Rodney Dangerfield Photograph by Michael Llewellyn
Gregory Kirschling
May 28, 2004 AT 04:00 AM EDT

The famous guy smoking medicinal marijuana in the corner of a comedy club is old and pretty sad. ”I’ve been depressed my entire life,” he admits without much prodding, his trademark bulging eyes watery with rheum. ”Always depressed. That’s the way it is. I had a f—ing horrible childhood. My father saw me two hours a year, and that was it. My mother stole money from me.” He’s carried these blues into his twilight years; depression knocked him out completely for a time in the 1990s (”I couldn’t function for two years”), and really, it still won’t go away — ”It’s always there, man.” And while he’s glad he found pot 61 years ago, and he acknowledges that ”it’s a little easier if you have someone,” referring to his doting younger wife, most of the time he’s stuck thinking about a line he claims Erma Bombeck stole from him: ”Life’s just a bowl of pits.”

Moments later, the old man is out of his seat and wobbling, however improbably, to the stage. ”Ladies and gentlemen, Mr. Rodney Dangerfield!” cries the emcee at L.A.’s Laugh Factory, where the 82-year-old living legend has arrived unannounced to try out new material for only the second time since his extraordinary ”brain bypass” operation last year. It’s good practice for the upcoming publicity tour tied to the ”Back to School” star’s new memoir, ”It’s Not Easy Bein’ Me: A Lifetime of No Respect but Plenty of Sex and Drugs” (HarperEntertainment, $25.95). And as soon as he takes the mic, he’s a changed man, instantly alive and riffing in the guttural rapid-fire that almost anyone in the country would recognize as his.

”I’m in a good mood, really,” he begins, after a standing ovation from a half-empty but shocked Saturday-night house. ”I just finished my first book. Now I’m gonna read anudder one!” His old club getup — he’s known for his red tie — is hanging in the Smithsonian; tonight, in a concession to shambling octogenarian comfort, he’s on stage in an open-fronted white safari shirt, blue khaki short shorts, and leather clogs. ”Awww, my wife, she has a weight problem. I want sex, she says WAIT!” He isn’t wearing a tie to pull at for emphasis, as he famously used to do in the days he was America’s most successful practitioner of old-school stand-up; instead, he leans into his mike stand like a dipping dancer or an old-time radio crooner. ”The day we got married, that was a beauty, oh, the day we got married. I gave her the ring and she gave me the finger!” Big laughs. His runny eyes sparkling under the lights, Dangerfield waits. ”Any questions, perhaps?” he asks. ”I’ve been around. I know everything.”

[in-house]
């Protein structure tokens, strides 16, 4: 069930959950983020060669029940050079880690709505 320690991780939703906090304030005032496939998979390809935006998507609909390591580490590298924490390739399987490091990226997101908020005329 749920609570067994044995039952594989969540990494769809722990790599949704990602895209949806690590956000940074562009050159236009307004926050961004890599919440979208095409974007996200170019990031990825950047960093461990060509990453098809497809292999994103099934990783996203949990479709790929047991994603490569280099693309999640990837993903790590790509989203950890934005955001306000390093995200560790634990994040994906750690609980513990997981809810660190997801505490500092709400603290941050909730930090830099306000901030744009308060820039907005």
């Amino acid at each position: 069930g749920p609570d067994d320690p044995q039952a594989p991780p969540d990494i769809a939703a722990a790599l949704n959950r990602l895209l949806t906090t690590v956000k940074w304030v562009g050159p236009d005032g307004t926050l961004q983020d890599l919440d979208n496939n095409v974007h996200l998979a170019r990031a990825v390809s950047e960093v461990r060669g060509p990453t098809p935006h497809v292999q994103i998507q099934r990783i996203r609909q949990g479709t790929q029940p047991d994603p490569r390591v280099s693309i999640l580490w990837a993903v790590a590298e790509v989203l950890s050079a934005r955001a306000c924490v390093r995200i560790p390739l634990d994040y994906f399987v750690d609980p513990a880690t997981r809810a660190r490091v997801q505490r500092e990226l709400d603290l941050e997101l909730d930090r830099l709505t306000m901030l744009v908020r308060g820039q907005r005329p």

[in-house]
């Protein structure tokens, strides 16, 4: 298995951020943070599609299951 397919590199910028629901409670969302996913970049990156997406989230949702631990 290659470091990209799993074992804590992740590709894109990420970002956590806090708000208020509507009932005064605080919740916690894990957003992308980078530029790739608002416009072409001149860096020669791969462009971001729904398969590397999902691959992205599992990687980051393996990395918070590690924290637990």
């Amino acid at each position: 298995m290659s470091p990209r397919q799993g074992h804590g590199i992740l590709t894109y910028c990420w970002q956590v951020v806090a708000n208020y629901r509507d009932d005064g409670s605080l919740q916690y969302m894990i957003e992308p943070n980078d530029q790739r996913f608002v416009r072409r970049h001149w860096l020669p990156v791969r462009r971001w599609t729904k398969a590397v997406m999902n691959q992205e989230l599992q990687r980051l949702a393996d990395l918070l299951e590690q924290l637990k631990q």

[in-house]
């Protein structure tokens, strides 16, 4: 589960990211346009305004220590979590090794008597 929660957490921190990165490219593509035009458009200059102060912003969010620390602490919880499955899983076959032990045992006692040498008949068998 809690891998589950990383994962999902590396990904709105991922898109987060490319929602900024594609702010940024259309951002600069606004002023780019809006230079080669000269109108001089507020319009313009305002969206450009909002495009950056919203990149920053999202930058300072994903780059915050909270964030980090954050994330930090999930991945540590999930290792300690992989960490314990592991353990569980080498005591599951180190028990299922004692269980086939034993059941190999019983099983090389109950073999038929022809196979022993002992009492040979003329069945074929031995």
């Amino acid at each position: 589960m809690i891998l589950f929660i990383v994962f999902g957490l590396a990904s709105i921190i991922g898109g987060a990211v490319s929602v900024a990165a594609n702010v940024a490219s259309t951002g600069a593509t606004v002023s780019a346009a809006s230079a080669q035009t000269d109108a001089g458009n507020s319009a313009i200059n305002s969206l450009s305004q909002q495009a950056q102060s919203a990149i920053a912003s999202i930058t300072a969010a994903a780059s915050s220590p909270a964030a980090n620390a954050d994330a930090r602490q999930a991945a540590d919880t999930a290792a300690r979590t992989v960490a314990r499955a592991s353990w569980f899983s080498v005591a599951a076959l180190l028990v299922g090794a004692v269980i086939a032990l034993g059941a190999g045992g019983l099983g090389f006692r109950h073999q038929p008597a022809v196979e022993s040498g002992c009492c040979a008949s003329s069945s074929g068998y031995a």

The new book is Rodney’s amazing story, leavened with a joke literally on every page (”I tell ya, I know I’m ugly. My proctologist stuck his finger in my mouth”). After that ”f — -ing horrible” childhood, the native New Yorker lived a floundering comedian’s life until he was 28, when he quit to sell paint and aluminum siding. At 40, he tried showbiz again — and gradually rose to icon status, thanks to 97 ”Tonight Show” appearances, a still-standing New York comedy club he opened in 1969 called Dangerfield’s, his ”No respect!” catchphrase, and, after the 1980 hit ”Caddyshack,” movies. A father of two, he married and busted up with the same woman twice, but only found marital calm in 1993, when he wed Joan, a fetching blond Mormon 30 years his junior. In recent years, he’s continued to make movies — including 2000’s ”My 5 Wives,” a polygamy comedy inspired by Joan’s religion — but he’s taken unbelievable knocks too, suffering frequent blue spells and going under the knife four times since 1992, most recently for a double heart bypass in 2000 and that brain operation last April.

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